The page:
• pick_ik is an inverse kinematics (IK) solver developed for MoveIt, which is largely based on the BioIK solver, but developed with extensibility and ease of use in mind using modern C++. As this is a relatively new solver, there is more work needed to communicate how to use it, its strengths and weaknesses relative to other IK solvers, and to expand the existing feature set.
  • Required tasks for this project:
    • Implement official benchmarks against other IK solvers compatible with MoveIt 2 (e.g., KDL, BioIK, TRAC-IK) to compare planning time, success rate, and other metrics related to solution quality. This will involve finishing the TRAC-IK ROS 2 port to work as a MoveIt 2 plugin.
    • Improve documentation, including a comparison of pick_ik and BioIK features.
    • Add an official pick_ik tutorial to the MoveIt 2 Tutorials repo
  • Additional tasks to explore:
    • Implement additional cost functions to establish and exceed feature parity with BioIK, such as gaze objectives, collision checking, etc.
    • Use a generic nonlinear optimization package, such as NLopt, which is used by the TRAC-IK tool, as an alternative to the numeric gradient solver.
  • Expected outcome: Implement the above ideas and document them well in the pick_ik and MoveIt 2 tutorials repositories.
  • Project size: Large (350 hours)
  • Difficulty: hard
  • Preferred skills: MoveIt 2, ROS 2, C++, transformations or geometry for robotics
  • Mentor: Sebastian Castro, Tyler Weaver

Update OMPL and ompl_interface [MoveIt 2]

  • The Open Motion Planning Library (OMPL) provides the default planning pipeline for MoveIt. It is a library that contains many sampling-based planning algorithms (like PRM and RRT), but is starting to show its age (development started in 2010!). This project is focused on modernizing OMPL, adopting more idiomatic C++17 patterns and avoiding things like using raw pointers and type casting. There are also many OMPL features that are not well supported within MoveIt’s ompl_interface just yet. Finally, there are features in the ompl_interface that seem generally useful and could be abstracted out of this.
  • Possible tasks (you are not required to do all of this; your application should make clear which parts you want to focus on):
    • Use clang-tidy to identify areas of improvement in OMPL. Remove raw pointer usage in the most commonly used parts. Eliminate ambiguity in the API about the lifetime of objects.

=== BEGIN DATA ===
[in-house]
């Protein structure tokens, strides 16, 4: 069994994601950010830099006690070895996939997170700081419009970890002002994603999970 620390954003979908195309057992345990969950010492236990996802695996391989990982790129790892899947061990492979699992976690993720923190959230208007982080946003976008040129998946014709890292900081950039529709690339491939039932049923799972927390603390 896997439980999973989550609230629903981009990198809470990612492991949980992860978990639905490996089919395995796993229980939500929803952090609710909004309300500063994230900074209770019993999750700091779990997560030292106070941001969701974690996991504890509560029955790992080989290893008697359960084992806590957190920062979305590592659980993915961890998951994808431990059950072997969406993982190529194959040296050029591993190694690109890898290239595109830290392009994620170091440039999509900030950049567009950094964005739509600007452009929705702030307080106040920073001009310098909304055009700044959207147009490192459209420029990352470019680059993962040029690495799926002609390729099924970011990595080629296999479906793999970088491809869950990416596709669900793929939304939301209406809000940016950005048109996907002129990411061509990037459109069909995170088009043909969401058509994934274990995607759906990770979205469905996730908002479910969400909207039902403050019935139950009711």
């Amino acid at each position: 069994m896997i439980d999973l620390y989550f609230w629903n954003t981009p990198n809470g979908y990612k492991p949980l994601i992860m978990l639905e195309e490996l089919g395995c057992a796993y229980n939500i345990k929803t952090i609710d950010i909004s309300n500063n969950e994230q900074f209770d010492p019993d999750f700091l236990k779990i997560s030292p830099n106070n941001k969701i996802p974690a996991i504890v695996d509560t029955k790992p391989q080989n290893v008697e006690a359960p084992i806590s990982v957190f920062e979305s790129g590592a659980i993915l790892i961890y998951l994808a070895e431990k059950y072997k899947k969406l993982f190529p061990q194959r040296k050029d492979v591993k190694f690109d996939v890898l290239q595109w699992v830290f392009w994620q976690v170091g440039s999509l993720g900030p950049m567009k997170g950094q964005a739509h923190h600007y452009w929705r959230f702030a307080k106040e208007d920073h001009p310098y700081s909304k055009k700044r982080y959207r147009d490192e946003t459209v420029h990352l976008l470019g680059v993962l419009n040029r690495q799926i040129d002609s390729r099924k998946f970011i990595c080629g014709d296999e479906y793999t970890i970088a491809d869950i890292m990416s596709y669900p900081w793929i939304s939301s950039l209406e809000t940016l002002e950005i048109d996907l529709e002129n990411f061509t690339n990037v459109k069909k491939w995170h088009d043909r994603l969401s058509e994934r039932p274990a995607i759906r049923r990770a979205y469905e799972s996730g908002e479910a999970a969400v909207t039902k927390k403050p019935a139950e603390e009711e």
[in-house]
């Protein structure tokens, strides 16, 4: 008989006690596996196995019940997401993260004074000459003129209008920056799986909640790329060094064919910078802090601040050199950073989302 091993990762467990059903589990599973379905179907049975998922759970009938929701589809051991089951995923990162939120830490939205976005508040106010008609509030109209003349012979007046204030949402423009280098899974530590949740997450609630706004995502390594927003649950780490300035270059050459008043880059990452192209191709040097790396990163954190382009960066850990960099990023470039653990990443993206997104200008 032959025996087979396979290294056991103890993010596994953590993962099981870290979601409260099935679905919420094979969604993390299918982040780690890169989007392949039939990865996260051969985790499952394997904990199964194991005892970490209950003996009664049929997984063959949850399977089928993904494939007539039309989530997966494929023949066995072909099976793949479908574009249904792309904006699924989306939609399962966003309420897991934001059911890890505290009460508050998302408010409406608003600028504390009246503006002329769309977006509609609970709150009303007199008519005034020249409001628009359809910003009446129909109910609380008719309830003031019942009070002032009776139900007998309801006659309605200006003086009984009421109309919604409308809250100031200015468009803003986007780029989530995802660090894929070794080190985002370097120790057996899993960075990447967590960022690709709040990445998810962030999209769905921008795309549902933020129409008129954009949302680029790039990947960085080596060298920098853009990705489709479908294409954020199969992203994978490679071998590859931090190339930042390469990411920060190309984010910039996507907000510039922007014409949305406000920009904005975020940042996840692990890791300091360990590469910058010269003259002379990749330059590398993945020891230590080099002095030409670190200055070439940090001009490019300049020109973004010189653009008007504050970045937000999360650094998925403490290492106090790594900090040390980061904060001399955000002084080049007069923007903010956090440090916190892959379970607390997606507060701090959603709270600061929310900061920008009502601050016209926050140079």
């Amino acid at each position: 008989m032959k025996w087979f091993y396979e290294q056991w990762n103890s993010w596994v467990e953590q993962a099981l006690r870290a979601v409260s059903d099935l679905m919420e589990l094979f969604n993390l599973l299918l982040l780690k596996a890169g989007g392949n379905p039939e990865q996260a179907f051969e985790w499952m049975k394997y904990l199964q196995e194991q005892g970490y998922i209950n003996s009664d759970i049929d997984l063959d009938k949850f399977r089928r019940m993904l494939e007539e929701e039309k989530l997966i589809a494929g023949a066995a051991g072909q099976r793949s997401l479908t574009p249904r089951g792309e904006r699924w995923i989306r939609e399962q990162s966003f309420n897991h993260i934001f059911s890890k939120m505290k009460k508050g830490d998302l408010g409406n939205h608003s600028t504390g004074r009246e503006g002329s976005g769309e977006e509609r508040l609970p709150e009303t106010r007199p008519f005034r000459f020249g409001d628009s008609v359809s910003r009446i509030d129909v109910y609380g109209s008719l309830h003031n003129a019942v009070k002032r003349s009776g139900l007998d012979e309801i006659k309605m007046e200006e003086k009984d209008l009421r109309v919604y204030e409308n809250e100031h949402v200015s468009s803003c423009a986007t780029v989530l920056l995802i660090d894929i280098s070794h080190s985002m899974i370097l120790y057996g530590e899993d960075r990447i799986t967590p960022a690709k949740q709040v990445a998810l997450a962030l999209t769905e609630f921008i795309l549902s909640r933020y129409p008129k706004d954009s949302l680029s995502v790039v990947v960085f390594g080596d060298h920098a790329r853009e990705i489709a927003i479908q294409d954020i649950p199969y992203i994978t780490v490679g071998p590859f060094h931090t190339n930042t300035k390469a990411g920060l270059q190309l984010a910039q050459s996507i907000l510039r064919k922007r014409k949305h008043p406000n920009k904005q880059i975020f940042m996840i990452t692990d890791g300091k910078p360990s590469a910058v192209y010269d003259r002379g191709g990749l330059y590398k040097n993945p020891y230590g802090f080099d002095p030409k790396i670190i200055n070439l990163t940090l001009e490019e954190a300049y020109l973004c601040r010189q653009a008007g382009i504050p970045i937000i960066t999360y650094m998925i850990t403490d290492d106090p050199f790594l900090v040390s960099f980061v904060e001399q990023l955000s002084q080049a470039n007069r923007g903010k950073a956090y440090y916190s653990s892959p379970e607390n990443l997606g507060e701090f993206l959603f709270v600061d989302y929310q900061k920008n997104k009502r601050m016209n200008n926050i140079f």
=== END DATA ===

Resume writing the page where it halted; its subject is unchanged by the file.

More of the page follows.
• Make constrained motion planning work more generally. See, e.g., this work-in-progress PR for a specific (but very important) use case.
    • Generalize things in ompl_interface and move them to moveit_core.
  • Project size: Large (350 hours)
  • Difficulty: hard
  • Preferred skills: MoveIt 2, OMPL, C++, good understanding of algorithms
  • Mentor: Zak Kingston, Mark Moll, Henning Kayser

Bullet collision checking integration [MoveIt 1/2]

  • Bullet support is partially done, but more work is needed. A memory leak issue was identified that needs to be fixed. Support for continuous collision checking would be nice. Related pull requests include PR 2897 and PR 2838.
  • Project size: medium (175 hours)
  • Expected outcome: Continuous collision checking is supported and the memory leak is eliminated.
  • Difficulty: hard
  • Preferred skills: MoveIt, Collision Checking, and C++
  • Mentor: Simon Schmeisser, Michael Görner

Improved benchmarking support [MoveIt 1]

  • Utilize the MoveIt Benchmark Suite developed during a previous GSoC project to prepare a set of realistic scenarios to benchmark independent components of the MoveIt eco-system. Based on these tests, we would like to setup a CI runner to evaluate the performance impact of new pull-requests in MoveIt. An advanced component in this might evaluate the benchmark results for statistically significant changes and point these out in a CI report.
  • Expected outcome: New pull requests are automatically checked for performance regressions or improvements.
  • Project size: large (350 hours)
  • Difficulty: medium
  • Preferred skills: C++, Python, MoveIt, Motion Planning, Benchmarking, and Building Infrastructure
  • Mentor: Michael Görner

Tips for writing a successful Google Summer of Code application for MoveIt

  • Follow GSoC’s Writing a proposal guidelines
  • Create at least one pull request in a MoveIt-related repository and include a reference to this pull request in your application.
  • Be specific in describing your experience. Rather than saying “experienced C++ programmer,” point us to code that you have written and contributed.
  • Describe your background and experience in robotics and ROS.
  • Tell us what you hope to get out of the Summer of Code experience.
  • Reach out to the mentor(s) of your preferred project to discuss your ideas